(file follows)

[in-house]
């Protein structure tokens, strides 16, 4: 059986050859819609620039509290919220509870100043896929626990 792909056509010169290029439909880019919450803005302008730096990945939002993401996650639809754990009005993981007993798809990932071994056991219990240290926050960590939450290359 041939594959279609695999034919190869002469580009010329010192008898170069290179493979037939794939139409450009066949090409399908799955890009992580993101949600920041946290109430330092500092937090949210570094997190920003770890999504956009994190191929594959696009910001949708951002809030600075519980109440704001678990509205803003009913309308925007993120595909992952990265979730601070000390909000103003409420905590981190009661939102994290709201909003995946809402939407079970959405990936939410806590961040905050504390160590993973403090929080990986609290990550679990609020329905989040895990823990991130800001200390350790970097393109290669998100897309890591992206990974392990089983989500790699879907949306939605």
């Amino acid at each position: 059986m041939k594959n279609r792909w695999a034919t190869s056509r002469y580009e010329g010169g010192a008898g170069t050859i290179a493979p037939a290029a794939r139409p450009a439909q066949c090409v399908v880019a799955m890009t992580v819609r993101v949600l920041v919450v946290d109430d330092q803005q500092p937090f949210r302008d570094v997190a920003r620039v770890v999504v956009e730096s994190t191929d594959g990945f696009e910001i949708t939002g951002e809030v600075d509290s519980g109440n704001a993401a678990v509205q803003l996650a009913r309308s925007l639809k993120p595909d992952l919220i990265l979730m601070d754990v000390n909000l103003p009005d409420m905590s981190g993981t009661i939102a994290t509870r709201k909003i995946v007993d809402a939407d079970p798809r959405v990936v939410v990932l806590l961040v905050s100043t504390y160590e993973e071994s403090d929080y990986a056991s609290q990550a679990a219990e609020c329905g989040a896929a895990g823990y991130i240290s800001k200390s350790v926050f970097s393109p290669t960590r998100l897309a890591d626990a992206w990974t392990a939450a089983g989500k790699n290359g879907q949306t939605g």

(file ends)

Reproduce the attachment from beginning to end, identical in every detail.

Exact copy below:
[in-house]
């Protein structure tokens, strides 16, 4: 059986050859819609620039509290919220509870100043896929626990 792909056509010169290029439909880019919450803005302008730096990945939002993401996650639809754990009005993981007993798809990932071994056991219990240290926050960590939450290359 041939594959279609695999034919190869002469580009010329010192008898170069290179493979037939794939139409450009066949090409399908799955890009992580993101949600920041946290109430330092500092937090949210570094997190920003770890999504956009994190191929594959696009910001949708951002809030600075519980109440704001678990509205803003009913309308925007993120595909992952990265979730601070000390909000103003409420905590981190009661939102994290709201909003995946809402939407079970959405990936939410806590961040905050504390160590993973403090929080990986609290990550679990609020329905989040895990823990991130800001200390350790970097393109290669998100897309890591992206990974392990089983989500790699879907949306939605």
């Amino acid at each position: 059986m041939k594959n279609r792909w695999a034919t190869s056509r002469y580009e010329g010169g010192a008898g170069t050859i290179a493979p037939a290029a794939r139409p450009a439909q066949c090409v399908v880019a799955m890009t992580v819609r993101v949600l920041v919450v946290d109430d330092q803005q500092p937090f949210r302008d570094v997190a920003r620039v770890v999504v956009e730096s994190t191929d594959g990945f696009e910001i949708t939002g951002e809030v600075d509290s519980g109440n704001a993401a678990v509205q803003l996650a009913r309308s925007l639809k993120p595909d992952l919220i990265l979730m601070d754990v000390n909000l103003p009005d409420m905590s981190g993981t009661i939102a994290t509870r709201k909003i995946v007993d809402a939407d079970p798809r959405v990936v939410v990932l806590l961040v905050s100043t504390y160590e993973e071994s403090d929080y990986a056991s609290q990550a679990a219990e609020c329905g989040a896929a895990g823990y991130i240290s800001k200390s350790v926050f970097s393109p290669t960590r998100l897309a890591d626990a992206w990974t392990a939450a089983g989500k790699n290359g879907q949306t939605g």